In that remote solitude there was one important advantage--there was no procession of human beings with axes to grind, and few curious callers. Occasionally an automobile would find its way out there and make a circuit of the drive, but this happened too seldom to annoy him. Even newspaper men rarely made the long trip from Boston or New York to secure his opinions, and when they came it was by permission and appointment. Newspaper telegrams arrived now and then, asking for a sentiment on some public condition or event, and these he generally answered willingly enough. When the British Premier, Campbell-Bannerman, celebrated his seventieth birthday, the London Tribune and the New York Herald requested a tribute. He furnished it, for Bannerman was a very old friend. He had known him first at Marienbad in '91, and in Vienna in '98, in daily intercourse, when they had lived at the same hotel. His tribute ran:

To HIS EXCELLENCY THE BRITISH PREMIER,--Congratulations, not condolences. Before seventy we are merely respected, at best, and we have to behave all the time, or we lose that asset; but after seventy we are respected, esteemed, admired, revered, and don't have to behave unless we want to. When I first knew you, Honored Sir, one of us was hardly even respected.

He had some misgivings concerning the telegram after it had gone, but he did not recall it.

Clemens became the victim of a very clever hoax that summer. One day a friend gave him two examples of the most deliciously illiterate letters, supposed to have been written by a woman who had contributed certain articles of clothing to the San Francisco sufferers, and later wished to recall them because of the protests of her household. He was so sure that the letters were genuine that he included them in his dictations, after reading them aloud with great effect. To tell the truth, they did seem the least bit too well done, too literary in their illiteracy; but his natural optimism refused to admit of any suspicion, and a little later he incorporated one of the Jennie Allen letters in a speech which he made at a Press Club dinner in New York on the subject of simplified spelling--offering it as an example of language with phonetic brevity exercising its supreme function, the direct conveyance of ideas. The letters, in the end, proved to be the clever work of Miss Grace Donworth, who has since published them serially and in book form. Clemens was not at all offended or disturbed by the exposure. He even agreed to aid the young author in securing a publisher, and wrote to Miss Stockbridge, through whom he had originally received the documents:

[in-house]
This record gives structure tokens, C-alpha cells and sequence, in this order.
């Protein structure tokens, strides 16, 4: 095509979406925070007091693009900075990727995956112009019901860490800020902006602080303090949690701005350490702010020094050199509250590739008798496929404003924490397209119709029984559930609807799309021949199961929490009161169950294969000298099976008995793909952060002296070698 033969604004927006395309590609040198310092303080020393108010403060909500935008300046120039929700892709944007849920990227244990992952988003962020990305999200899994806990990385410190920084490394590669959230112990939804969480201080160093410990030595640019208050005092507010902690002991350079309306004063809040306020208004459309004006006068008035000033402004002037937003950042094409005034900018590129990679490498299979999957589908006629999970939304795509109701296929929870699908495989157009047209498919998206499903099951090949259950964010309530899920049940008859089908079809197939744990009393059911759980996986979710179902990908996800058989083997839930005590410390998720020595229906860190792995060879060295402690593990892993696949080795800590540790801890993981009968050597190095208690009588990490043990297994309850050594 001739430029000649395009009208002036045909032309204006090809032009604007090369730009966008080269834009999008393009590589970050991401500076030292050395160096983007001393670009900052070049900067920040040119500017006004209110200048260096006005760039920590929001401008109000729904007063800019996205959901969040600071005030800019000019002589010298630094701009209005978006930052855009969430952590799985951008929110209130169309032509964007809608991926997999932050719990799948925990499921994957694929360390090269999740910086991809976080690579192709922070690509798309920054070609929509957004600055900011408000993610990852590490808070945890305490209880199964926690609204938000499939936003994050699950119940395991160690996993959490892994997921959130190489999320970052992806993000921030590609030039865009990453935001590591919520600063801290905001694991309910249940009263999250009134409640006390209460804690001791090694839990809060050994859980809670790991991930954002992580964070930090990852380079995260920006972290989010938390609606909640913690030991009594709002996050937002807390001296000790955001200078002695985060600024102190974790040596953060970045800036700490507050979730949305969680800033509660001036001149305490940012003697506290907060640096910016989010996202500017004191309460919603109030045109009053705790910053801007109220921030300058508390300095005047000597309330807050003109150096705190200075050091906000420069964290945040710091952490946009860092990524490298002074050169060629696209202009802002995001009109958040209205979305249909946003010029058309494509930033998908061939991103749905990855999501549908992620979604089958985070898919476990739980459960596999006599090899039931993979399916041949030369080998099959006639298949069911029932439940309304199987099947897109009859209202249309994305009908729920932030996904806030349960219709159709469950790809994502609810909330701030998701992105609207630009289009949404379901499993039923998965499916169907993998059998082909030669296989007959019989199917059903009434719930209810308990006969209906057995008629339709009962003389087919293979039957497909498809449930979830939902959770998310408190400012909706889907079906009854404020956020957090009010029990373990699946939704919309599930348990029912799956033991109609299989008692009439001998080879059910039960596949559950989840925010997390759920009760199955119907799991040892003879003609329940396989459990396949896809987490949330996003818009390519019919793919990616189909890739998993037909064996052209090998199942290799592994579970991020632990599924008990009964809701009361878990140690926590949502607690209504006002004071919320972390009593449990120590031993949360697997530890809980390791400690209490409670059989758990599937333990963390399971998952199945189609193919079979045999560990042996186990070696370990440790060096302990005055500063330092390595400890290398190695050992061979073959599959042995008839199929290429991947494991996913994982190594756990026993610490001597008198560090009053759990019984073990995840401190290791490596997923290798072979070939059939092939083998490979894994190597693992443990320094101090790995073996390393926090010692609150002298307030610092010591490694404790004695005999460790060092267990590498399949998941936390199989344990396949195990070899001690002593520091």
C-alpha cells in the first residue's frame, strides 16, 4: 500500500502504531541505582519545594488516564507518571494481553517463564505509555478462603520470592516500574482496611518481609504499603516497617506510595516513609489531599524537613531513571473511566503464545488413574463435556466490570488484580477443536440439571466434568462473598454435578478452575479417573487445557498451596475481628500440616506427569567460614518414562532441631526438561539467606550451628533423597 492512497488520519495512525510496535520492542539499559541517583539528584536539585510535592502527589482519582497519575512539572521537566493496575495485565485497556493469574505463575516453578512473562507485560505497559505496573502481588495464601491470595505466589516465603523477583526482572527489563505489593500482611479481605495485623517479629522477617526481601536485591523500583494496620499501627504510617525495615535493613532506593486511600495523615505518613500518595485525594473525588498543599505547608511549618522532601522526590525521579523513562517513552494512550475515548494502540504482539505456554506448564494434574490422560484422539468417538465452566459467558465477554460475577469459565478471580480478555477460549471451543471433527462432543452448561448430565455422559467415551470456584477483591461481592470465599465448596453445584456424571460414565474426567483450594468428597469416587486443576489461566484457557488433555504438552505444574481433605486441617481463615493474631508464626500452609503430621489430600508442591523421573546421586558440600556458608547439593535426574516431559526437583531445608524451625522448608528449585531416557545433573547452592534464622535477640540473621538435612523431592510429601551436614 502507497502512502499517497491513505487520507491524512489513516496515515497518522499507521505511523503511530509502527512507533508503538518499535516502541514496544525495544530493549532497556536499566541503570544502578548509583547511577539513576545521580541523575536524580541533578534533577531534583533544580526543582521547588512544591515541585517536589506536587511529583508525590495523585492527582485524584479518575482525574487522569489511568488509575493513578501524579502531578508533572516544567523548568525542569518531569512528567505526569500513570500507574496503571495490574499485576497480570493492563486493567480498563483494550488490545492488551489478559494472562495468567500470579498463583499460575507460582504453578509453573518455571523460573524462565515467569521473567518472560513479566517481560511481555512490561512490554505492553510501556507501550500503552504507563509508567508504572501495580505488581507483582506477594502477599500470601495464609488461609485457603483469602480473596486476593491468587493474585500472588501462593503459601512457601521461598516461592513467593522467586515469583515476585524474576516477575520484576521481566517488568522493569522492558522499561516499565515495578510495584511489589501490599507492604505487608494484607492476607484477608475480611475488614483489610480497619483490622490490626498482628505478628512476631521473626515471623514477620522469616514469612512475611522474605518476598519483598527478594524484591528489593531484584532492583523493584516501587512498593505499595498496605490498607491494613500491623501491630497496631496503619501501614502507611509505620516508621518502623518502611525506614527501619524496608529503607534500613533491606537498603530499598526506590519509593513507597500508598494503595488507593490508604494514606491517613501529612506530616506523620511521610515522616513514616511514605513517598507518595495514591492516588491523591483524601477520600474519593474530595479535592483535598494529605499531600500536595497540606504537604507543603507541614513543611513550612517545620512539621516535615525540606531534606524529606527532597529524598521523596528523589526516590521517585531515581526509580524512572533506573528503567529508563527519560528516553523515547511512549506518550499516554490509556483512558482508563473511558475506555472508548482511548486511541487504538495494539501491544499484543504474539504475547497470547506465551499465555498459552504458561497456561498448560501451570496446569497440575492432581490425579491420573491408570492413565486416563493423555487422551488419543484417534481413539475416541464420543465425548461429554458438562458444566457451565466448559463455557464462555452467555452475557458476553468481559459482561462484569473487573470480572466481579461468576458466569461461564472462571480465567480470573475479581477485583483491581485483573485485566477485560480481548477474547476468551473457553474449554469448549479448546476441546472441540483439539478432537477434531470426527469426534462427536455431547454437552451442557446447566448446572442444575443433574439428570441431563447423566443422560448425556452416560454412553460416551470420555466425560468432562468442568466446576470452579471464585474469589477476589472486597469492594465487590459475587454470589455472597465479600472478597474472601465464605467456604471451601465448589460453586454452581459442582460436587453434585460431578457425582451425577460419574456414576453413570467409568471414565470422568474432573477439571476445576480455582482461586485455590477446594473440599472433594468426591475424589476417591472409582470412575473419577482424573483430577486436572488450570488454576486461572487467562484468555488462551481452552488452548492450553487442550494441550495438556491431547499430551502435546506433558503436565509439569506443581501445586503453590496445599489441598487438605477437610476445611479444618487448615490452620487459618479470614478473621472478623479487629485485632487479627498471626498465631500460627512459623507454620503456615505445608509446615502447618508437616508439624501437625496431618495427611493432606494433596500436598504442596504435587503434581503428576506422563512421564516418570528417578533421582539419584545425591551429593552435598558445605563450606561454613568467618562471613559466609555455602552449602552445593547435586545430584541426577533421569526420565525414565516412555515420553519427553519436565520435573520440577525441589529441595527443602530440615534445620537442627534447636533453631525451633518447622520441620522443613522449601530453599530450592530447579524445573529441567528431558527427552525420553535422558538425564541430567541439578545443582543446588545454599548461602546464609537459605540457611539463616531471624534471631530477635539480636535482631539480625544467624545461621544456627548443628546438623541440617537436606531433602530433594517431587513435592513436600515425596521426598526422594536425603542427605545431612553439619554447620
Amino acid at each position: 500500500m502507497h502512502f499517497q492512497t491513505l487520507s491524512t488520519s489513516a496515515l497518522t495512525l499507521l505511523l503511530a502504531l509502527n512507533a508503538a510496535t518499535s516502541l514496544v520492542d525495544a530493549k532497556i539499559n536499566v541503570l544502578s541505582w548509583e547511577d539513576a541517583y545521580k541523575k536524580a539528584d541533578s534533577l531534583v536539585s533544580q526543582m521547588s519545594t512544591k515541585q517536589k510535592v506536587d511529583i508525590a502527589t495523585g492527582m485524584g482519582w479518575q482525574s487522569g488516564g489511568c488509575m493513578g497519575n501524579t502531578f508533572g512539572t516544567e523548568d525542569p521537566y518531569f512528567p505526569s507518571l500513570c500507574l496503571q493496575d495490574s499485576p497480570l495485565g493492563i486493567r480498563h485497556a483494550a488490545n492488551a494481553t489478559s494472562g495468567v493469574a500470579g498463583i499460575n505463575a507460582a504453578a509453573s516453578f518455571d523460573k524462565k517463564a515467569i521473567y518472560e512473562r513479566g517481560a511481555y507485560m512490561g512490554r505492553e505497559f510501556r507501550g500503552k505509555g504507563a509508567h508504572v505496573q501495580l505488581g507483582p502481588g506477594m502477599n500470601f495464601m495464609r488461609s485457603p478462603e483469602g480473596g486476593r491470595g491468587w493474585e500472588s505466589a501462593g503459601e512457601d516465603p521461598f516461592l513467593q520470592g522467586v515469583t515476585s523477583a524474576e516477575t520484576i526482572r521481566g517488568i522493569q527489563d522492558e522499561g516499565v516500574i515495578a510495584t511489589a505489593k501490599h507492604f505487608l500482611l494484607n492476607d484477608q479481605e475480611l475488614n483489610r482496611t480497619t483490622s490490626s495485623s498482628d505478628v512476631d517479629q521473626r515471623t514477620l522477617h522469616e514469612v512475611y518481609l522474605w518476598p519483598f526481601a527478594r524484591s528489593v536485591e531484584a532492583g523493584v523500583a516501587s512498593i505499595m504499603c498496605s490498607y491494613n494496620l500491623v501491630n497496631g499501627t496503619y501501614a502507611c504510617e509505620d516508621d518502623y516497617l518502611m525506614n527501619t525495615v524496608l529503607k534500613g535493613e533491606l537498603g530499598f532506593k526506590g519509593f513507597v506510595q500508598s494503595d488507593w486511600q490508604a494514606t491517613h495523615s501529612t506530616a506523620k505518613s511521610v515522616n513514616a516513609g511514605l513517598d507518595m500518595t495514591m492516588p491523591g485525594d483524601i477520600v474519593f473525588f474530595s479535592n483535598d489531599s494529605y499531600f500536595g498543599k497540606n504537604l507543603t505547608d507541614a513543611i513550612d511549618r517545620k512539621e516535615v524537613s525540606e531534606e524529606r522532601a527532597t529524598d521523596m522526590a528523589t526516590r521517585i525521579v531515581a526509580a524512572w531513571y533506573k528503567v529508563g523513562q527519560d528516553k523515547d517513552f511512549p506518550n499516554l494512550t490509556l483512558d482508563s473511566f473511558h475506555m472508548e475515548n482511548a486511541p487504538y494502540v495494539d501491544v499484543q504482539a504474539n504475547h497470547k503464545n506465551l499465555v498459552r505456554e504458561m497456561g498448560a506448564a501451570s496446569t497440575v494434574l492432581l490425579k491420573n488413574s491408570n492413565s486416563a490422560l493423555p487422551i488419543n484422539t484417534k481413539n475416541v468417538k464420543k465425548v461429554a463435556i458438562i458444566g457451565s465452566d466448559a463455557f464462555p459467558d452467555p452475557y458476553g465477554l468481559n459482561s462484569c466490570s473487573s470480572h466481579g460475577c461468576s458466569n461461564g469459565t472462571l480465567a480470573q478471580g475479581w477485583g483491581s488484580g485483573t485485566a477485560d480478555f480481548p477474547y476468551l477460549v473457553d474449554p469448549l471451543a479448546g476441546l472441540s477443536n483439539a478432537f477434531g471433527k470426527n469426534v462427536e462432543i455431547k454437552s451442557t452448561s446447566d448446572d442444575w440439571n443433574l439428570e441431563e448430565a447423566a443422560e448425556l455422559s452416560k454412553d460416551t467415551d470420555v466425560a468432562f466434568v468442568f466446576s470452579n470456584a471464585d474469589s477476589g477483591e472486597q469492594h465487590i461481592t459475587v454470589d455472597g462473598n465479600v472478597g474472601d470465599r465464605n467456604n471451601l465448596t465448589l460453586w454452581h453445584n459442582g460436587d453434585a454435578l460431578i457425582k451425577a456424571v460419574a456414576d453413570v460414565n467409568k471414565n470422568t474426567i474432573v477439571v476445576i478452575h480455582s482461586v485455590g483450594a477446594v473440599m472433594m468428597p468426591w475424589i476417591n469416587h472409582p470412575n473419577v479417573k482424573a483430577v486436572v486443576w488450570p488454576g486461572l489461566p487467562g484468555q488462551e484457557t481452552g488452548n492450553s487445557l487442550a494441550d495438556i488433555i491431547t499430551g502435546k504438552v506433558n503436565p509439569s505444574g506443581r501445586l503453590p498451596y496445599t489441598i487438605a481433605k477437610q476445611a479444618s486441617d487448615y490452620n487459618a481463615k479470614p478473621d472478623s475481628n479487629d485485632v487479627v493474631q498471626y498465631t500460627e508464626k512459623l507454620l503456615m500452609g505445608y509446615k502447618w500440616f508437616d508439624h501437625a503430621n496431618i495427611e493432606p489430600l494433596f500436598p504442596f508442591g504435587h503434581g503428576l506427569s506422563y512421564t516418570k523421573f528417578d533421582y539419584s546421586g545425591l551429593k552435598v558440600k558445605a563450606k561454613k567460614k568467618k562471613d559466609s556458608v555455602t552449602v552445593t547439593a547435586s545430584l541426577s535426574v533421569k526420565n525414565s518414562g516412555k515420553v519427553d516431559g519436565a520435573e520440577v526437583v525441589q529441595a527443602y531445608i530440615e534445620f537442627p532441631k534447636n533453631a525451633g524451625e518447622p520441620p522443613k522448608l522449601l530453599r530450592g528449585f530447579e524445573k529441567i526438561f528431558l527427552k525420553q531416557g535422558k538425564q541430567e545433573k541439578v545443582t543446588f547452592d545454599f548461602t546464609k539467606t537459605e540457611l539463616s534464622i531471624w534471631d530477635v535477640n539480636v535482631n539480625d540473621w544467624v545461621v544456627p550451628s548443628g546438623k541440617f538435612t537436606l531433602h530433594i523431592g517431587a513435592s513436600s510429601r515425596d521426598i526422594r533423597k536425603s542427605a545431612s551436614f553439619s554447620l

DEAR MISS STOCKBRIDGE (if she really exists),

257 Benefit Street (if there is any such place):

Yes, I should like a copy of that other letter. This whole fake is delightful; & I tremble with fear that you are a fake yourself & that I am your guileless prey. (But never mind, it isn't any matter.)

Now as to publication----

He set forth his views and promised his assistance when enough of the letters should be completed.

Clemens allowed his name to be included with the list of spelling reformers, but he never employed any of the reforms in his letters or writing. His interest was mainly theoretical, and when he wrote or spoke on the subject his remarks were not likely to be testimonials in its favor. His own theory was that the alphabet needed reform, first of all, so that each letter or character should have one sound, and one sound only; and he offered as a solution of this an adaptation of shorthand. He wrote and dictated in favor of this idea to the end of his life. Once he said:

"Our alphabet is pure insanity. It can hardly spell any large word in the English language with any degree of certainty. Its sillinesses are quite beyond enumeration. English orthography may need reforming and simplifying, but the English alphabet needs it a good many times as much."

He would naturally favor simplicity in anything. I remember him reading, as an example of beautiful English, The Death of King Arthur, by Sir Thomas Malory, and his verdict:

"That is one of the most beautiful things ever written in English, and written when we had no vocabulary."

"A vocabulary, then, is sometimes a handicap?"

"It is indeed."

Still I think it was never a handicap with him, but rather the plumage of flight. Sometimes, when just the right word did not come, he would turn his head a little at different angles, as if looking about him for the precise term. He would find it directly, and it was invariably the word needed. Most writers employ, now and again, phrases that do not sharply present the idea--that blur the picture like a poor opera-glass. Mark Twain's English always focused exactly.